DECISION MAKING Decision Making Under Risk Queuing (Waiting Line) Theory Typical Waiting-Line Situations Organization DECISION MAKING Decision Making Under Risk Queuing (Waiting Line) Theory Typical Waiting-Line Situations Organization Activity Arrivals Servers Airport Personnel Office College Court System Hospital Supermarket Toll bridge Toolroom Landing Job Interviews Registration Trials Medical Service Checkout Taking tolls Tool issue Airplanes Applicants Students Cases Patients Customers Vehicles Machinists Runway Interviewers Registrars Judges Rooms/Doctors Checkout clerks Toll takers Toolroom clerks [email protected] edu. tr Dr. B. G. Cetiner

DECISION MAKING Decision Making Under Risk Simulation In case real-world system is too complex DECISION MAKING Decision Making Under Risk Simulation In case real-world system is too complex to express in simple equations. Solution is to construct a model that simulates operation of a real system by mathematically describing behavior of individual interrelated parts. Time between arrivals and services can be represented by probability distributions. Develop a computer program for one cycle of operation, and Run it for many cycles. [email protected] edu. tr Dr. B. G. Cetiner

DECISION MAKING Decision Making Under Risk as Variance: example Project X Project Y Probability DECISION MAKING Decision Making Under Risk as Variance: example Project X Project Y Probability 0. 10 0. 20 0. 40 0. 20 0. 10 Cash Flow $3000 $3500 $4000 $4500 $5000 Probability 0. 10 0. 25 0. 30 0. 25 0. 10 Cash Flow $2000 $3000 $4000 $5000 $6000 Expected Cash Flows E(x)=0. 10(3000)+0. 20(3500)+0. 40(4000)+0. 20(4500)+0. 10(5000) =$4000 E(y)=0. 10(2000)+0. 25(3000)+0. 30(4000)+0. 25(5000)+0. 10(6000) =$4000 [email protected] edu. tr Which one would you choose? Dr. B. G. Cetiner

DECISION MAKING Decision Making Under Risk as Variance: example Look at the variances or DECISION MAKING Decision Making Under Risk as Variance: example Look at the variances or standard deviations, And choose the one with lowest variance (or deviation) V(x)=0. 10(3000 -4000)2+0. 20(3500 -4000)2+……. +0. 10(5000 -4000)2 =300, 000 V(y)=0. 10(2000 -4000)2+0. 25(3000 -4000)2+…. . +0. 10(6000 -4000)2 =1, 300, 000 (x)=$548 (y)=$1140 Since project y has greater variability It is more risky. [email protected] edu. tr Dr. B. G. Cetiner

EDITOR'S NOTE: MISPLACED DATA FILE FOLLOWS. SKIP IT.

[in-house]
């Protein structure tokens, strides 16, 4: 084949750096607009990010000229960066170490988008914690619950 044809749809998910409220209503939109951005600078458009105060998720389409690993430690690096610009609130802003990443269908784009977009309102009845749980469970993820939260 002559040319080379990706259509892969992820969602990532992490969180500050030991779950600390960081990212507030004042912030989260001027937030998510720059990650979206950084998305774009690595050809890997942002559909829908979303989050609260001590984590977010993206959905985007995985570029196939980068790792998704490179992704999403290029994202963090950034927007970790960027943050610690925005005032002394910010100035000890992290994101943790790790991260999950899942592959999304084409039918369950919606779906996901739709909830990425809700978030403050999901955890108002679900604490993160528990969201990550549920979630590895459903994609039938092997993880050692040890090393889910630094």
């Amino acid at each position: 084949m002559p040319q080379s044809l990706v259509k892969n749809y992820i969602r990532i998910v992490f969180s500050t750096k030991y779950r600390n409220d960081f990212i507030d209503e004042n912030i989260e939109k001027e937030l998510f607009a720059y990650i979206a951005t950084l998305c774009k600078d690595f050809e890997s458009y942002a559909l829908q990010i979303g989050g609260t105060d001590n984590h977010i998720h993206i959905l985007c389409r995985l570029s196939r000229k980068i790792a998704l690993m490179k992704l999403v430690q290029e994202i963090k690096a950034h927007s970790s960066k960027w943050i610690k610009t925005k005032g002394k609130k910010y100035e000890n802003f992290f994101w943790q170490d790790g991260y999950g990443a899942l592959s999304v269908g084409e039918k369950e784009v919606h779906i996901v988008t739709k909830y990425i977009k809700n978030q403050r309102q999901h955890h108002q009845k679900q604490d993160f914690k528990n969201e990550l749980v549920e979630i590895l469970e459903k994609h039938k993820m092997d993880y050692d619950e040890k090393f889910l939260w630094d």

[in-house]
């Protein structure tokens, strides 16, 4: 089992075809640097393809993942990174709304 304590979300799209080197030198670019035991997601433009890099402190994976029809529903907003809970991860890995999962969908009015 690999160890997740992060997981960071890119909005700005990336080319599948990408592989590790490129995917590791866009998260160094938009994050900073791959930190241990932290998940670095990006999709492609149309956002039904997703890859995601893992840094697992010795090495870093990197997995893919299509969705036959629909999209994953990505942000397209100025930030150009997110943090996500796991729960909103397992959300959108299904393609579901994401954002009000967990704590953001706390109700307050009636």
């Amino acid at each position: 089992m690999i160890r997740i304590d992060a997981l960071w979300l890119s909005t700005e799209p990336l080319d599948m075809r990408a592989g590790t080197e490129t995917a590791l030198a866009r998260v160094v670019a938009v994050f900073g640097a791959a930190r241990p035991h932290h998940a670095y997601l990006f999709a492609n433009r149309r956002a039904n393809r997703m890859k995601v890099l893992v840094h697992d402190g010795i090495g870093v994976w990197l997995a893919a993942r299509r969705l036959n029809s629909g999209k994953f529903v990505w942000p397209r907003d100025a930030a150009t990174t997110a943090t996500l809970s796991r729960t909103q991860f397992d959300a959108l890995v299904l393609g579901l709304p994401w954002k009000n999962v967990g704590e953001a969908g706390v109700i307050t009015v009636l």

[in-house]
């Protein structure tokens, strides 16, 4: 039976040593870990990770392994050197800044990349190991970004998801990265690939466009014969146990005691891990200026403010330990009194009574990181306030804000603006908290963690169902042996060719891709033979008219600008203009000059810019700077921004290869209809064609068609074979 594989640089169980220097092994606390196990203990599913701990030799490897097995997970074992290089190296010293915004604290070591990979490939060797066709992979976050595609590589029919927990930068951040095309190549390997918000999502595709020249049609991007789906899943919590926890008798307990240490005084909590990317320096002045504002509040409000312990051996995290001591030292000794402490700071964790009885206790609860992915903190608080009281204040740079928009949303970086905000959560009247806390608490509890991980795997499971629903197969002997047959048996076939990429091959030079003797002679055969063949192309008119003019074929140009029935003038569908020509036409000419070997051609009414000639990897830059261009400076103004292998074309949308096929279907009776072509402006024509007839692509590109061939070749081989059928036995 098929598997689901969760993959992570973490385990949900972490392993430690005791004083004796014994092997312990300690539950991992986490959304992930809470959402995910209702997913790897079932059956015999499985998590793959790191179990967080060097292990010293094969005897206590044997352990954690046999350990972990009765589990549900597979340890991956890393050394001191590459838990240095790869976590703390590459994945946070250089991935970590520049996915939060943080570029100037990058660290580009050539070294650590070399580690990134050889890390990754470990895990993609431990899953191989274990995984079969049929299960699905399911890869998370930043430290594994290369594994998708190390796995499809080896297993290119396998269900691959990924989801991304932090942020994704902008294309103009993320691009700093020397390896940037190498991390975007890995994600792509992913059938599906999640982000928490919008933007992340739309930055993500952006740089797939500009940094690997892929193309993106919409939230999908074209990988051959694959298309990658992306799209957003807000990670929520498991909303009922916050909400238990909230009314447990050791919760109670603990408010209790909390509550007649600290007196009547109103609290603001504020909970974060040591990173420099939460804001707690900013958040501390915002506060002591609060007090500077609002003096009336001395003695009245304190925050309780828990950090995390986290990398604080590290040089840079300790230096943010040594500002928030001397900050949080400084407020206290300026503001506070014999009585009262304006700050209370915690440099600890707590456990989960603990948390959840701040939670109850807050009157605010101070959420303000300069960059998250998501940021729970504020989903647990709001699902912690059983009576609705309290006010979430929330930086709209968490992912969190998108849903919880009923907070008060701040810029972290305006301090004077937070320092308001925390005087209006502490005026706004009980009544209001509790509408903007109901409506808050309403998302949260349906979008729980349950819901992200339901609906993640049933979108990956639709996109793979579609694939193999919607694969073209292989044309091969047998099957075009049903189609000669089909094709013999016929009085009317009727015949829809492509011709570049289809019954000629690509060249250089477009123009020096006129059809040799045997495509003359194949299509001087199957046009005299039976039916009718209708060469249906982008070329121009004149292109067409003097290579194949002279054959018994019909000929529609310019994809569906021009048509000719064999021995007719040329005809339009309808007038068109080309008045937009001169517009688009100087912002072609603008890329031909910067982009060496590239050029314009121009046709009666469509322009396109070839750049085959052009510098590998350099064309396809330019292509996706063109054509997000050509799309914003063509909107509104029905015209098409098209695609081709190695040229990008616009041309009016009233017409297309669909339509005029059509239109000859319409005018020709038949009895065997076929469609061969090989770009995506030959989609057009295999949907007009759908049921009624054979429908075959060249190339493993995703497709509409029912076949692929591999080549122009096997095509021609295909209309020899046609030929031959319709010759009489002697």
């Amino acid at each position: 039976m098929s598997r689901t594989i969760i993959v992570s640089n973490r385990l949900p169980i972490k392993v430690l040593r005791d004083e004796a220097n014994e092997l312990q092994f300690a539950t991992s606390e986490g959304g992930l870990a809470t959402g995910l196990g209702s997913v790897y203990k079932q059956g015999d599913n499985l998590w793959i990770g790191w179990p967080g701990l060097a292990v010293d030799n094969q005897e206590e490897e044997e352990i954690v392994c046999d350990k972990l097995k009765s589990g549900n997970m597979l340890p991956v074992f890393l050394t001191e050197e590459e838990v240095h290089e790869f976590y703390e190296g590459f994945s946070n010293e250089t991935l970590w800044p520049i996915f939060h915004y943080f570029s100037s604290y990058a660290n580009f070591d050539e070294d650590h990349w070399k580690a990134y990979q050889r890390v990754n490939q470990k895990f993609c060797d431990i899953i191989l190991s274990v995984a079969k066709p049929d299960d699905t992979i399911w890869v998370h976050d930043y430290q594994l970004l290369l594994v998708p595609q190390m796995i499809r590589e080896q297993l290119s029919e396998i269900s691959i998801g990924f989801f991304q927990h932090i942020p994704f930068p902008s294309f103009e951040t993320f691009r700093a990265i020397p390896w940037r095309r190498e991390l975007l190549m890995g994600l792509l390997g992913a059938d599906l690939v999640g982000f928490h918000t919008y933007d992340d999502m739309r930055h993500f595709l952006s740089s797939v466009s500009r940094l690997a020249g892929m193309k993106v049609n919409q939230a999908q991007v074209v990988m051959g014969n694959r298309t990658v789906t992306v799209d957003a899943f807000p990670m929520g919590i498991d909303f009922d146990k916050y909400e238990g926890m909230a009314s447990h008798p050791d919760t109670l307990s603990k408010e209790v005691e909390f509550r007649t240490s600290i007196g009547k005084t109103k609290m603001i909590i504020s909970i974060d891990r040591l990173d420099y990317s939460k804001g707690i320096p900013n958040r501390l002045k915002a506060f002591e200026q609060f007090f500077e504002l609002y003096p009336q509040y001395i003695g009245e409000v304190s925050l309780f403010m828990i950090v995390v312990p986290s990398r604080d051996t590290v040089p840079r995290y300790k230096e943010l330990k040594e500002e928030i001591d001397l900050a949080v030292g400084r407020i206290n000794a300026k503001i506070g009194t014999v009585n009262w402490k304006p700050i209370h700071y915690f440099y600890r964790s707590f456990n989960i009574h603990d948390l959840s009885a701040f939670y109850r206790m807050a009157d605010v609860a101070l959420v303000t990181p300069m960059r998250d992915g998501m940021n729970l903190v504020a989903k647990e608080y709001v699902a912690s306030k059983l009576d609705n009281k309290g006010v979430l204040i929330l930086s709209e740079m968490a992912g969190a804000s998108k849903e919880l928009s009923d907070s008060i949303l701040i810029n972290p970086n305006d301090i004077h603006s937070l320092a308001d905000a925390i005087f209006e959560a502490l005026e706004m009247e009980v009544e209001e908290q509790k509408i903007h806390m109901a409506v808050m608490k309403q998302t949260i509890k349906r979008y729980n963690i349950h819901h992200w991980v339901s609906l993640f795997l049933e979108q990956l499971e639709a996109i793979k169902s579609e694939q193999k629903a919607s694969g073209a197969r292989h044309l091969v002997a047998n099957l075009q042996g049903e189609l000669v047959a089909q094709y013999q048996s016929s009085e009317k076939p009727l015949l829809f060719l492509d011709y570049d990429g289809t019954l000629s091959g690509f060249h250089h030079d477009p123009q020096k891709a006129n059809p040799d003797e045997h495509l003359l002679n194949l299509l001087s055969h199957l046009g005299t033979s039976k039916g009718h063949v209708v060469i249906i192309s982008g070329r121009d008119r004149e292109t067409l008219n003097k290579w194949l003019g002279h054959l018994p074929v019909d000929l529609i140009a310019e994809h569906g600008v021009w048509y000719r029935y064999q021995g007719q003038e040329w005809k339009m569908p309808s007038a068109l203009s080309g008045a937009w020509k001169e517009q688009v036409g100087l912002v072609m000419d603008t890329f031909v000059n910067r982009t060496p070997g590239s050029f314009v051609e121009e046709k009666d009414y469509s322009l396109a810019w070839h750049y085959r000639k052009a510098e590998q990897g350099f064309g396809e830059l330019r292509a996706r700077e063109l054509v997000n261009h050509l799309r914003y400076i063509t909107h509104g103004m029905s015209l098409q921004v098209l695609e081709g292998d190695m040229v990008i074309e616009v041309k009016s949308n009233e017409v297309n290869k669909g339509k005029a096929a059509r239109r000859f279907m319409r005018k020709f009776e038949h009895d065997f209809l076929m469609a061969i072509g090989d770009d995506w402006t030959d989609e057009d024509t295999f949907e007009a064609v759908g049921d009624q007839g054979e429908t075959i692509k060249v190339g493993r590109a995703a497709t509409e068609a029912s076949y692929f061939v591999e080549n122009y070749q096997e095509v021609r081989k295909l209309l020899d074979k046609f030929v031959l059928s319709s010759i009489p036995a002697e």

DECISION MAKING Decision Making Under Risk as Variance: example Probability X X=Y $2000 $4000 DECISION MAKING Decision Making Under Risk as Variance: example Probability X X=Y $2000 $4000 Y $6000 Cash Flow [email protected] edu. tr Dr. B. G. Cetiner

DECISION MAKING Decision Making Under Uncertainty We do not know the probabilities pj of DECISION MAKING Decision Making Under Uncertainty We do not know the probabilities pj of future states of nature Nj [email protected] edu. tr Dr. B. G. Cetiner

DECISION MAKING Decision Making Under Uncertainty: Example Coefficient of optimism Alternative (Maximax) (Maximin) Maximum DECISION MAKING Decision Making Under Uncertainty: Example Coefficient of optimism Alternative (Maximax) (Maximin) Maximum Optimist A 2: Drill Alone $9, 300, 000 * A 3: Farm Out $1, 250, 000 Hurwicz ( =0. 2) Equally Likely $-500, 000 $1, 450, 000* $3, 033, 333* $0* $250, 000 Minimum Pessimist $458, 333 Maximize [ (best outcome)+(1 - )(worst outcome)] [0. 2(9, 3000)+(1 -0. 2)(-500, 000)] E 2=-500, 000+300, 000+9, 300, 000 3 [0. 2(1, 250, 3000)+(1 -0. 2)(0)] E 3=0+125, 000+1, 250, 000 3 [email protected] edu. tr Dr. B. G. Cetiner

DECISION MAKING Decision Making Under Uncertainty: Maximum Regret State of Nature / Probability Alternative DECISION MAKING Decision Making Under Uncertainty: Maximum Regret State of Nature / Probability Alternative N 1: Dry Hole N 2 : Small Well N 3: Big Well We do not know probabilities Maximum Regret A 1: Don’t Drill $0 $300, 000 $9, 300, 000 A 2: Drill Alone $500, 000 0 0 $500, 000 $0 $175, 000 $8, 050, 000 A 3: Farm Out A 2 is the solution. We choose the minimum among maximum regrets. [email protected] edu. tr Dr. B. G. Cetiner

DECISION MAKING Decision Making Under Uncertainty: Game Theory Future states of natures and their DECISION MAKING Decision Making Under Uncertainty: Game Theory Future states of natures and their probabilities are replaced by the decisions of competitor, or their strategies. Try to Catch Strategies of your competitor. [email protected] edu. tr Dr. B. G. Cetiner

DECISION MAKING Decision Making Under Uncertainty: Game Theory For example, ODDS and EVENS game. DECISION MAKING Decision Making Under Uncertainty: Game Theory For example, ODDS and EVENS game. Two players flash one or two fingers. If the total is 2 or 4 then Even wins, If it is 3 Odd wins. [email protected] edu. tr Dr. B. G. Cetiner